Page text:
Digital collage of Regina Stargazer using Repix and Sketchbook Pro
A couple of weeks ago I went to a Dr. Sketchy NNJ drawing session at the Art Garage in Montclair, New Jersey. Regina Stargazer took some wonderful poses and had two beautiful Belly Dancer costumes. I was able to take some pictures with my iPad at the session and decided to use the newly updated Repix app to modify them.
The neat thing about the Repix app is that you can “draw” on the various filters, as opposed to apps where the filter is applied to the entire image. You have more control over where and how much of the filter is on the image. There are different effects, such as Magic Dust, Daubs, Drips and Scratches. There are also a variety of frames and filters to further modify the photo.
This is the original iPad photo without filters
This is a screenshot of Repix showing the different “pens” at the bottom with Magic Dust on her fan
The Repix version before adding Picgrunger and adding collage elements in Sketchbook Pro
You can add some very interesting textures to your photos with this app. But remember, the filters are a little like adding spices to foods. A little bit goes a long way and you don’t want to overpower the image with too much of a good thing.
I created a digital portrait of Tammy for the Flickr group Julia Kay’s Portrait Party. I started the portrait using the Inkpad App. I wanted to give the portrait a unique texture so I used the Percolator app and used the “napkin” texture. In order to remove some of the circles in the portrait I imported the images into Sketchbook Pro and used the eraser tool.
The original Inkpad drawing
The Inkpad drawing as imported into Percolator
A screenshot of Sketchbook Pro showing the layers and erased portions
This is another digital collage using 123D Sculpt and Sketchbook Pro on my iPad mini. I used a Retromatic photo on the owl shape in 123D Sculpt and imported several different views into Sketchbook Pro. 123D sculpt is a very tactile app and its a lot of fun to use even if you have no experience working in three dimensions. Here are three different views of the owl with a blank background:
I started experimenting with the 123D Sculpt on my iPad Mini recently. One feature that I really like is the ability to give the sculpture a “skin” using artwork from your photo albums. In this picture I used an Inkpad/Retromatic portrait mashup and applied it directly to the head and owl sculptures. I took a photo of the two sculptures with an invisible background. I imported those two images into Sketchbook Pro using the layers feature. I also imported Hipstamatic iphotos of the rose, the two head vases and the magnetic poem. I used the erasure tool to cut out the various collage elements. The great thing about the layers feature in Sketchbook Pro us that you can move layers around and vary their transparency.
A screenshot of Sketchbook Pro with the layers open
Photo of head sculpture with transparent background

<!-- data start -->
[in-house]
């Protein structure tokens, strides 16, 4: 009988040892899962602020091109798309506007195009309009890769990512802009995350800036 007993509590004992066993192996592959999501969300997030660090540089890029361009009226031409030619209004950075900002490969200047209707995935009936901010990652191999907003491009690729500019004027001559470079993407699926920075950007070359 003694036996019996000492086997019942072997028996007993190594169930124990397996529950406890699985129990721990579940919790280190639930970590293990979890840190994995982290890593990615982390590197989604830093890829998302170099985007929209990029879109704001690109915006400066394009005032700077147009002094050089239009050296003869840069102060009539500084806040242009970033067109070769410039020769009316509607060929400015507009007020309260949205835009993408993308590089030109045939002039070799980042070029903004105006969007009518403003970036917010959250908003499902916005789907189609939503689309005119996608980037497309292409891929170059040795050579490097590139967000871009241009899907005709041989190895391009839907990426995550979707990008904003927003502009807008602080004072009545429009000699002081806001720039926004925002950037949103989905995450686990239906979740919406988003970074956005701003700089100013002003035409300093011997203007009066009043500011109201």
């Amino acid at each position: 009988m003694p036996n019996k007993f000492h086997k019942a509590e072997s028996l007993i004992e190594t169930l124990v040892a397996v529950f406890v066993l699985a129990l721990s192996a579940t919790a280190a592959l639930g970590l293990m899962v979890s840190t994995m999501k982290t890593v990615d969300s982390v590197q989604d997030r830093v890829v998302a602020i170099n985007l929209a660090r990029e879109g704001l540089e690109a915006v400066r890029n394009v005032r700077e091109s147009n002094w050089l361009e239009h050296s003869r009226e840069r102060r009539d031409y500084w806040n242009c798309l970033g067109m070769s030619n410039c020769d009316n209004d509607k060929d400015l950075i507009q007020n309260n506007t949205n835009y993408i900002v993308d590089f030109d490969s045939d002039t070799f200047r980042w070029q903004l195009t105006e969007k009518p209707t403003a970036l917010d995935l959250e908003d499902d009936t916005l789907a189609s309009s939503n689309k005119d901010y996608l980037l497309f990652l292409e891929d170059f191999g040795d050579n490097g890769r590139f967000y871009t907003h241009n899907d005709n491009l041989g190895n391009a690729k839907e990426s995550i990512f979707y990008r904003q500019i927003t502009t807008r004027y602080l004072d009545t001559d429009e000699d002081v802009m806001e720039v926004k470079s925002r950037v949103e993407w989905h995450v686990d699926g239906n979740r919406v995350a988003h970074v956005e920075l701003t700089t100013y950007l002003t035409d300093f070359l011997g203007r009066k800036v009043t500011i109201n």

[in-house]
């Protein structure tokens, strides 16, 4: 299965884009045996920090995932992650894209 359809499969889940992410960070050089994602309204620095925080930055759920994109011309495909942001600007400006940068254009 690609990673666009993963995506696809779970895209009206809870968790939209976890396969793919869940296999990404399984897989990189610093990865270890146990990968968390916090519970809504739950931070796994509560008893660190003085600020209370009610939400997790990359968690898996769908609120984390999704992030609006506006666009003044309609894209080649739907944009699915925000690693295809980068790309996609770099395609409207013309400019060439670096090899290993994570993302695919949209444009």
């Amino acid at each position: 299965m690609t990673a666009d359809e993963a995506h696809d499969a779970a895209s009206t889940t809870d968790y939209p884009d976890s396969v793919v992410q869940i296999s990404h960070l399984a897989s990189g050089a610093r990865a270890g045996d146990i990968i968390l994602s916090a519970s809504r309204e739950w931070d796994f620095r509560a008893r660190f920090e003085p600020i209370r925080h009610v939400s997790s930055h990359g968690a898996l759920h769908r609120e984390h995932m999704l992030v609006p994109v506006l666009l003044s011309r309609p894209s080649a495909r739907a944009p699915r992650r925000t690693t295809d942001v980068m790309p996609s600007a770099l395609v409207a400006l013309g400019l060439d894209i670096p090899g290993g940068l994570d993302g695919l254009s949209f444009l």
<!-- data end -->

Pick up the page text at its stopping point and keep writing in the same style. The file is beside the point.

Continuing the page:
Owl sculpture with transparent background
Inkpad and Retromatic portrait
Apps used in collage: Inkpad, Retromatic, Hipstamatic, 123D Sculpt and Sketchbook Pro
I discovered an image of Nyah from Devil Girl from Mars randomly on Pinterest a while back. Finding obscure images and characters is one of my favorite aspects of Pinterest and Tumblr.
The description of Devil Girl From Mars on Wikipedia is as follows:
Nyah, a sexy, commanding female alien dressed in black vinyl, is headed for London. She is part of the advanced team that is looking for men to replace the dying male population on their planet. However, because of damage to her spaceship caused by entering Earth’s atmosphere, she is forced to land in the remote Scottish moors. She is armed with a raygun that can paralyze or kill, and has a menacing robot.
For this portrait I used Inkpad, Wordfoto, PicGrunger and put them all together using Sketchbook Pro. I wanted to give it the look of an aged movie poster.
This is a second portrait of Hettie for Julia Kay’s Portrait Party. In this version I used Inkpad, PicGrunger and Sketchbook Pro. The butterflies are a “brush” in Sketchbook Pro which I’ve always wanted to use but they never really seemed to fit in other pictures. I first imported the Inkpad drawing into Sketchbook Pro and added the texture using PicGrunger. Next I created a top layer just for the butterflies so that I could easily add or subtract them as I went along.
Screenshot of Sketchbook Pro brush menu
A couple of weeks ago I was commissioned to create a portrait of Adora for the Adorable Tumblr featuring over 300 pieces of artwork based on photos and a Wish List of different ideas artists can work from. For my portrait I used Percolator, Wordfoto and Sketchbook Pro on my iPad.
This is such a wonderful project and I am really enjoying seeing all the imaginative art that is on the site. The artists are from all around the world and there is a wide variety of styles and materials used. I’m really looking forward to seeing this project as it progresses.
Filed under Art, iPad Art